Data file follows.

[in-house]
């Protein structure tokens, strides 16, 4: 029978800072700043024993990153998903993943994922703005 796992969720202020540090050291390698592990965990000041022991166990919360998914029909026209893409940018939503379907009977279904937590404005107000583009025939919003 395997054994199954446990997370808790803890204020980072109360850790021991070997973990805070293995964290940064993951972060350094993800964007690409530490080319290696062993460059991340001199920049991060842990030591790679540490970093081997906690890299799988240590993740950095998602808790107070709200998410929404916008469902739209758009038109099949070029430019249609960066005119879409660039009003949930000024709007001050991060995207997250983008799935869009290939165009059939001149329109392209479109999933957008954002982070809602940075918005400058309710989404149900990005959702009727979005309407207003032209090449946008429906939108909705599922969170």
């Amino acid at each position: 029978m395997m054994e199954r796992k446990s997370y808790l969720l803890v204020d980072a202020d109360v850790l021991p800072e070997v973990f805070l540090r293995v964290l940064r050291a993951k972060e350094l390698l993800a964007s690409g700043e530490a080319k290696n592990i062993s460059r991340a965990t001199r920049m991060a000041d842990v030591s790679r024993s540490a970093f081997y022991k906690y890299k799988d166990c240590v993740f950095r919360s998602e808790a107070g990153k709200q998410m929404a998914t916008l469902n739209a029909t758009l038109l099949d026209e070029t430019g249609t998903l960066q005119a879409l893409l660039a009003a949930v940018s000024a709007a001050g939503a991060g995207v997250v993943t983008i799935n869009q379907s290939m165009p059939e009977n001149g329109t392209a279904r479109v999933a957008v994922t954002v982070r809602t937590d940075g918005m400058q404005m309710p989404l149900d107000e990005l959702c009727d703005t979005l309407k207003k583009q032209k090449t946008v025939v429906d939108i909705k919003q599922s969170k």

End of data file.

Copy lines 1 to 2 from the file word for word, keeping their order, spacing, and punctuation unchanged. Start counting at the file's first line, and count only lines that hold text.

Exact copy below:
[in-house]
């Protein structure tokens, strides 16, 4: 029978800072700043024993990153998903993943994922703005 796992969720202020540090050291390698592990965990000041022991166990919360998914029909026209893409940018939503379907009977279904937590404005107000583009025939919003 395997054994199954446990997370808790803890204020980072109360850790021991070997973990805070293995964290940064993951972060350094993800964007690409530490080319290696062993460059991340001199920049991060842990030591790679540490970093081997906690890299799988240590993740950095998602808790107070709200998410929404916008469902739209758009038109099949070029430019249609960066005119879409660039009003949930000024709007001050991060995207997250983008799935869009290939165009059939001149329109392209479109999933957008954002982070809602940075918005400058309710989404149900990005959702009727979005309407207003032209090449946008429906939108909705599922969170």